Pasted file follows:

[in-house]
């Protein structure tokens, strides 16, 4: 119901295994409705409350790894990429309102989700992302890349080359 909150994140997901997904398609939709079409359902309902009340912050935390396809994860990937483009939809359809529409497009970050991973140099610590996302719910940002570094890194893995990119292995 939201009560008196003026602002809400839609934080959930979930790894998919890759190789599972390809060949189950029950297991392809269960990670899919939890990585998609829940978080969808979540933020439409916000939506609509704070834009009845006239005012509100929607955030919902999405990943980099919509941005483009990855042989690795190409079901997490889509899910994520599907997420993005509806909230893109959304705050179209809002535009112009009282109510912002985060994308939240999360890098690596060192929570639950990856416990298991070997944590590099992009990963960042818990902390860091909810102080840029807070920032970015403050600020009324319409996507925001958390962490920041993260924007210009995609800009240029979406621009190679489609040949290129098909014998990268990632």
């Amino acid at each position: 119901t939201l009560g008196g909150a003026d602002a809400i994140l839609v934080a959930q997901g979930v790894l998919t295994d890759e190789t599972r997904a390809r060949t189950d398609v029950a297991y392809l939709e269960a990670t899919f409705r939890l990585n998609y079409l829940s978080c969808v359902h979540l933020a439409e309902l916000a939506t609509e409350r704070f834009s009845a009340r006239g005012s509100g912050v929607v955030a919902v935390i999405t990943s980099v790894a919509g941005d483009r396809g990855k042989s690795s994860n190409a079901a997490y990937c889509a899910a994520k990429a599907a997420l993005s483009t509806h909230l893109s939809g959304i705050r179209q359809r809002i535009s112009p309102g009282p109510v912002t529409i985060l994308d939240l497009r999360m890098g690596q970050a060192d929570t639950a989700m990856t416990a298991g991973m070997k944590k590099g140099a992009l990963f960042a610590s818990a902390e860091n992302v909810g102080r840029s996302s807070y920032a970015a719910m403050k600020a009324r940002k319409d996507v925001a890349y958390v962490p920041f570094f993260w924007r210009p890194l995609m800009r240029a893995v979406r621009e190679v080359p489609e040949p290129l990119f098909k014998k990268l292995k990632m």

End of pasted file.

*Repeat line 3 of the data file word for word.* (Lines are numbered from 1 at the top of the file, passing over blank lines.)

């Amino acid at each position: 119901t939201l009560g008196g909150a003026d602002a809400i994140l839609v934080a959930q997901g979930v790894l998919t295994d890759e190789t599972r997904a390809r060949t189950d398609v029950a297991y392809l939709e269960a990670t899919f409705r939890l990585n998609y079409l829940s978080c969808v359902h979540l933020a439409e309902l916000a939506t609509e409350r704070f834009s009845a009340r006239g005012s509100g912050v929607v955030a919902v935390i999405t990943s980099v790894a919509g941005d483009r396809g990855k042989s690795s994860n190409a079901a997490y990937c889509a899910a994520k990429a599907a997420l993005s483009t509806h909230l893109s939809g959304i705050r179209q359809r809002i535009s112009p309102g009282p109510v912002t529409i985060l994308d939240l497009r999360m890098g690596q970050a060192d929570t639950a989700m990856t416990a298991g991973m070997k944590k590099g140099a992009l990963f960042a610590s818990a902390e860091n992302v909810g102080r840029s996302s807070y920032a970015a719910m403050k600020a009324r940002k319409d996507v925001a890349y958390v962490p920041f570094f993260w924007r210009p890194l995609m800009r240029a893995v979406r621009e190679v080359p489609e040949p290129l990119f098909k014998k990268l292995k990632m």